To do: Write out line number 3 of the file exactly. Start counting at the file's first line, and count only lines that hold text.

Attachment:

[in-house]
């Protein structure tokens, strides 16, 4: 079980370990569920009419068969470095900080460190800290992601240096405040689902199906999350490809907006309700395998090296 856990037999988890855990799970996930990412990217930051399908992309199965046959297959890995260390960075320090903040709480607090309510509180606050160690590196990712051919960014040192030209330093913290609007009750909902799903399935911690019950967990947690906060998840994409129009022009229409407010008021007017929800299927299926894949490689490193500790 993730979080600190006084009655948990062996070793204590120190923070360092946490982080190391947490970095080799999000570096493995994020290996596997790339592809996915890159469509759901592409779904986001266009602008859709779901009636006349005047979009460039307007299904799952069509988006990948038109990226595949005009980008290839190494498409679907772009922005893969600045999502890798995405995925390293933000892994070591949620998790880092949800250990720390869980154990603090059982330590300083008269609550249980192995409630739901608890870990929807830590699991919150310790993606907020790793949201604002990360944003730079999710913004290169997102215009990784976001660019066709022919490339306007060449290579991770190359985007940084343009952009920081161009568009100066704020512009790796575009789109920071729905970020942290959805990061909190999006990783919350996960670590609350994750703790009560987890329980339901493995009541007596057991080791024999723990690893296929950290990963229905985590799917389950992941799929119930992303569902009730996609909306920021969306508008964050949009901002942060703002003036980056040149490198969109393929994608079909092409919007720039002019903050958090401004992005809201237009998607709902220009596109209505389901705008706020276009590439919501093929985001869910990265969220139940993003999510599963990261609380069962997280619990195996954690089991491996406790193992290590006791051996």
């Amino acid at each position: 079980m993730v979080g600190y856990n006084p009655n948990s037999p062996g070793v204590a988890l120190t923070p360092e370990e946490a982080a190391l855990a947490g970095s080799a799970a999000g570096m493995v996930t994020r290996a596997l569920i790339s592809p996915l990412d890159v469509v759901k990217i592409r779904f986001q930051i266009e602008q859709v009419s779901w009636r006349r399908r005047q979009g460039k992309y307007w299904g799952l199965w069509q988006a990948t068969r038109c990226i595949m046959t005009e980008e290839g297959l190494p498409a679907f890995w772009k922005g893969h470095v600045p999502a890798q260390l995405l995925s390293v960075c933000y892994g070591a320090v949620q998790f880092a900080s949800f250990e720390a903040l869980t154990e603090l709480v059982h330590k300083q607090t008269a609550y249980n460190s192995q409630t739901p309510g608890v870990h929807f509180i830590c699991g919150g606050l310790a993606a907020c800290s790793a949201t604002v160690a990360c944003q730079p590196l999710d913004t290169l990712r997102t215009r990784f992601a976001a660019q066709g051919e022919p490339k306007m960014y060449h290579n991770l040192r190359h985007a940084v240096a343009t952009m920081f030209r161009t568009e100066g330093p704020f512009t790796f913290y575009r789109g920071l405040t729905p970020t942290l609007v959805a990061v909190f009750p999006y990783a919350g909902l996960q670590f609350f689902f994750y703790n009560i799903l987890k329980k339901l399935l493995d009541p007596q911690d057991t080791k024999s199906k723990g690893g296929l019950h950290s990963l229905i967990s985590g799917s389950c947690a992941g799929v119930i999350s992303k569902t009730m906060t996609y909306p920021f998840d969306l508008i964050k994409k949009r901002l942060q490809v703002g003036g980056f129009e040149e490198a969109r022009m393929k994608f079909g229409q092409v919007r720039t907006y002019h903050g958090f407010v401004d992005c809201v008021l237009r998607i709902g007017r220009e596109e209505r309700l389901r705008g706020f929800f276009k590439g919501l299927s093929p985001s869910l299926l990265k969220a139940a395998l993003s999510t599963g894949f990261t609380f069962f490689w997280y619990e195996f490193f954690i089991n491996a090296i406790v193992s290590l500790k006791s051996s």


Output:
């Amino acid at each position: 079980m993730v979080g600190y856990n006084p009655n948990s037999p062996g070793v204590a988890l120190t923070p360092e370990e946490a982080a190391l855990a947490g970095s080799a799970a999000g570096m493995v996930t994020r290996a596997l569920i790339s592809p996915l990412d890159v469509v759901k990217i592409r779904f986001q930051i266009e602008q859709v009419s779901w009636r006349r399908r005047q979009g460039k992309y307007w299904g799952l199965w069509q988006a990948t068969r038109c990226i595949m046959t005009e980008e290839g297959l190494p498409a679907f890995w772009k922005g893969h470095v600045p999502a890798q260390l995405l995925s390293v960075c933000y892994g070591a320090v949620q998790f880092a900080s949800f250990e720390a903040l869980t154990e603090l709480v059982h330590k300083q607090t008269a609550y249980n460190s192995q409630t739901p309510g608890v870990h929807f509180i830590c699991g919150g606050l310790a993606a907020c800290s790793a949201t604002v160690a990360c944003q730079p590196l999710d913004t290169l990712r997102t215009r990784f992601a976001a660019q066709g051919e022919p490339k306007m960014y060449h290579n991770l040192r190359h985007a940084v240096a343009t952009m920081f030209r161009t568009e100066g330093p704020f512009t790796f913290y575009r789109g920071l405040t729905p970020t942290l609007v959805a990061v909190f009750p999006y990783a919350g909902l996960q670590f609350f689902f994750y703790n009560i799903l987890k329980k339901l399935l493995d009541p007596q911690d057991t080791k024999s199906k723990g690893g296929l019950h950290s990963l229905i967990s985590g799917s389950c947690a992941g799929v119930i999350s992303k569902t009730m906060t996609y909306p920021f998840d969306l508008i964050k994409k949009r901002l942060q490809v703002g003036g980056f129009e040149e490198a969109r022009m393929k994608f079909g229409q092409v919007r720039t907006y002019h903050g958090f407010v401004d992005c809201v008021l237009r998607i709902g007017r220009e596109e209505r309700l389901r705008g706020f929800f276009k590439g919501l299927s093929p985001s869910l299926l990265k969220a139940a395998l993003s999510t599963g894949f990261t609380f069962f490689w997280y619990e195996f490193f954690i089991n491996a090296i406790v193992s290590l500790k006791s051996s």